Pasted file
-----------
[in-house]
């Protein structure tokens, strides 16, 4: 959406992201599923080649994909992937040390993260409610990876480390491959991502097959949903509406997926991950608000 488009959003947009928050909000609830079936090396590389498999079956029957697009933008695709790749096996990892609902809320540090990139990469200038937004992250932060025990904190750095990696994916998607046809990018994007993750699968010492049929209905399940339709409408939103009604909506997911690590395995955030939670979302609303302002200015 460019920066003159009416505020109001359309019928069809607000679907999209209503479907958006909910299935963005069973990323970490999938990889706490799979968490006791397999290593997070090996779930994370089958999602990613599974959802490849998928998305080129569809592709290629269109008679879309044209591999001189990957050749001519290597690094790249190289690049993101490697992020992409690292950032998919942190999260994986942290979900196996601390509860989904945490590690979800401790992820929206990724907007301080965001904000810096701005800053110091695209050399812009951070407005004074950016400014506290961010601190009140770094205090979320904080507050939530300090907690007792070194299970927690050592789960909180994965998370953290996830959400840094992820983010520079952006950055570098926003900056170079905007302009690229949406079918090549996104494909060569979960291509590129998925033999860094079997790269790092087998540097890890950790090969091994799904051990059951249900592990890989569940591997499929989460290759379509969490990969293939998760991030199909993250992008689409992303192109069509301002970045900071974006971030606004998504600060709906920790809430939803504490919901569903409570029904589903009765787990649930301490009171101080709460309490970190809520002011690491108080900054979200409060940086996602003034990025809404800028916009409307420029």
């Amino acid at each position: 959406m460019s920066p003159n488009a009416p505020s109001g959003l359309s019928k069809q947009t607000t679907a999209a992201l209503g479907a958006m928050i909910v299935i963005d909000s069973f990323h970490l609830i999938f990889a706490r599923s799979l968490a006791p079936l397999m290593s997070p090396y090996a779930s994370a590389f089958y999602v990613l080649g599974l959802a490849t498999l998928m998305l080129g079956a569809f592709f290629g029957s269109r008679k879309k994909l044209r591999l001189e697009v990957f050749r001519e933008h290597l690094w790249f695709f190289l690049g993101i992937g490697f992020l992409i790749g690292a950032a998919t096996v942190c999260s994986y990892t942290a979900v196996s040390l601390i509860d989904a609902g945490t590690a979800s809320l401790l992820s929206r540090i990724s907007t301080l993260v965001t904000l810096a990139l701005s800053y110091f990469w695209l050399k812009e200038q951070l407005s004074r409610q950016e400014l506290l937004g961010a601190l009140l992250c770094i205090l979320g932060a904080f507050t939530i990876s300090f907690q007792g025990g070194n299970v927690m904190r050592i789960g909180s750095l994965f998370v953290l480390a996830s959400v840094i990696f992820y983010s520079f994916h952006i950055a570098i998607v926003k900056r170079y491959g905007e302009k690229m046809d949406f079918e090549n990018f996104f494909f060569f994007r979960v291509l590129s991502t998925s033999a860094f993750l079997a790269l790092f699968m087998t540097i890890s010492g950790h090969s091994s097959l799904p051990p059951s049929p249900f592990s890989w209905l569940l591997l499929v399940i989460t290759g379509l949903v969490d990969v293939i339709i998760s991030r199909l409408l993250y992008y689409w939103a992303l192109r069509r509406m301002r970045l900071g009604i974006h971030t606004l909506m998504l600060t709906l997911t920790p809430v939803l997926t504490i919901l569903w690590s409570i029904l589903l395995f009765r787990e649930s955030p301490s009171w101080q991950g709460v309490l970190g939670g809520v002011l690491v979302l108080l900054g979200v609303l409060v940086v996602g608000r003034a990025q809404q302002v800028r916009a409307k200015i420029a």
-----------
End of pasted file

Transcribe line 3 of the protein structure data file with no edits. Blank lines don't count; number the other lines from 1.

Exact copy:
């Amino acid at each position: 959406m460019s920066p003159n488009a009416p505020s109001g959003l359309s019928k069809q947009t607000t679907a999209a992201l209503g479907a958006m928050i909910v299935i963005d909000s069973f990323h970490l609830i999938f990889a706490r599923s799979l968490a006791p079936l397999m290593s997070p090396y090996a779930s994370a590389f089958y999602v990613l080649g599974l959802a490849t498999l998928m998305l080129g079956a569809f592709f290629g029957s269109r008679k879309k994909l044209r591999l001189e697009v990957f050749r001519e933008h290597l690094w790249f695709f190289l690049g993101i992937g490697f992020l992409i790749g690292a950032a998919t096996v942190c999260s994986y990892t942290a979900v196996s040390l601390i509860d989904a609902g945490t590690a979800s809320l401790l992820s929206r540090i990724s907007t301080l993260v965001t904000l810096a990139l701005s800053y110091f990469w695209l050399k812009e200038q951070l407005s004074r409610q950016e400014l506290l937004g961010a601190l009140l992250c770094i205090l979320g932060a904080f507050t939530i990876s300090f907690q007792g025990g070194n299970v927690m904190r050592i789960g909180s750095l994965f998370v953290l480390a996830s959400v840094i990696f992820y983010s520079f994916h952006i950055a570098i998607v926003k900056r170079y491959g905007e302009k690229m046809d949406f079918e090549n990018f996104f494909f060569f994007r979960v291509l590129s991502t998925s033999a860094f993750l079997a790269l790092f699968m087998t540097i890890s010492g950790h090969s091994s097959l799904p051990p059951s049929p249900f592990s890989w209905l569940l591997l499929v399940i989460t290759g379509l949903v969490d990969v293939i339709i998760s991030r199909l409408l993250y992008y689409w939103a992303l192109r069509r509406m301002r970045l900071g009604i974006h971030t606004l909506m998504l600060t709906l997911t920790p809430v939803l997926t504490i919901l569903w690590s409570i029904l589903l395995f009765r787990e649930s955030p301490s009171w101080q991950g709460v309490l970190g939670g809520v002011l690491v979302l108080l900054g979200v609303l409060v940086v996602g608000r003034a990025q809404q302002v800028r916009a409307k200015i420029a």